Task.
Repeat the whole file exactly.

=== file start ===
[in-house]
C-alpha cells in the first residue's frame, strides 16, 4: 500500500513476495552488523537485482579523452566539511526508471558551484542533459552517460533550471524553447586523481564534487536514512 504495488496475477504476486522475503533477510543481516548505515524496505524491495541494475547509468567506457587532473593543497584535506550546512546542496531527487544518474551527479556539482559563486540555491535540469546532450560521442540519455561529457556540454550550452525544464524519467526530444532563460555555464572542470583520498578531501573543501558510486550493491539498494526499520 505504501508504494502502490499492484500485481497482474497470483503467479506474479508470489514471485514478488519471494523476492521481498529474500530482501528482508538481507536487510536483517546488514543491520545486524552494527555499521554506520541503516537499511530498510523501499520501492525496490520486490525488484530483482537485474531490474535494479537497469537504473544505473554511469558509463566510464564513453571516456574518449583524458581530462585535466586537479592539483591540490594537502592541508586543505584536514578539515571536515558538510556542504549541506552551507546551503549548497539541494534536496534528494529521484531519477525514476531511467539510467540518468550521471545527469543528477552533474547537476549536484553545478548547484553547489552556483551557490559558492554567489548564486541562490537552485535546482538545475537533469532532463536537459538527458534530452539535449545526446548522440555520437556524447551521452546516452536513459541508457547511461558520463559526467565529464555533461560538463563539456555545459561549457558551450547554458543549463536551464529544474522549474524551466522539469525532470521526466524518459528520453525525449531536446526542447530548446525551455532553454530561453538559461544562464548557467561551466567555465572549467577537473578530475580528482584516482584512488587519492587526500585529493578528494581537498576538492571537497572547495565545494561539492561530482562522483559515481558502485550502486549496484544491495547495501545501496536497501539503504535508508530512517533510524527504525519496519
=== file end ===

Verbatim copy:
[in-house]
C-alpha cells in the first residue's frame, strides 16, 4: 500500500513476495552488523537485482579523452566539511526508471558551484542533459552517460533550471524553447586523481564534487536514512 504495488496475477504476486522475503533477510543481516548505515524496505524491495541494475547509468567506457587532473593543497584535506550546512546542496531527487544518474551527479556539482559563486540555491535540469546532450560521442540519455561529457556540454550550452525544464524519467526530444532563460555555464572542470583520498578531501573543501558510486550493491539498494526499520 505504501508504494502502490499492484500485481497482474497470483503467479506474479508470489514471485514478488519471494523476492521481498529474500530482501528482508538481507536487510536483517546488514543491520545486524552494527555499521554506520541503516537499511530498510523501499520501492525496490520486490525488484530483482537485474531490474535494479537497469537504473544505473554511469558509463566510464564513453571516456574518449583524458581530462585535466586537479592539483591540490594537502592541508586543505584536514578539515571536515558538510556542504549541506552551507546551503549548497539541494534536496534528494529521484531519477525514476531511467539510467540518468550521471545527469543528477552533474547537476549536484553545478548547484553547489552556483551557490559558492554567489548564486541562490537552485535546482538545475537533469532532463536537459538527458534530452539535449545526446548522440555520437556524447551521452546516452536513459541508457547511461558520463559526467565529464555533461560538463563539456555545459561549457558551450547554458543549463536551464529544474522549474524551466522539469525532470521526466524518459528520453525525449531536446526542447530548446525551455532553454530561453538559461544562464548557467561551466567555465572549467577537473578530475580528482584516482584512488587519492587526500585529493578528494581537498576538492571537497572547495565545494561539492561530482562522483559515481558502485550502486549496484544491495547495501545501496536497501539503504535508508530512517533510524527504525519496519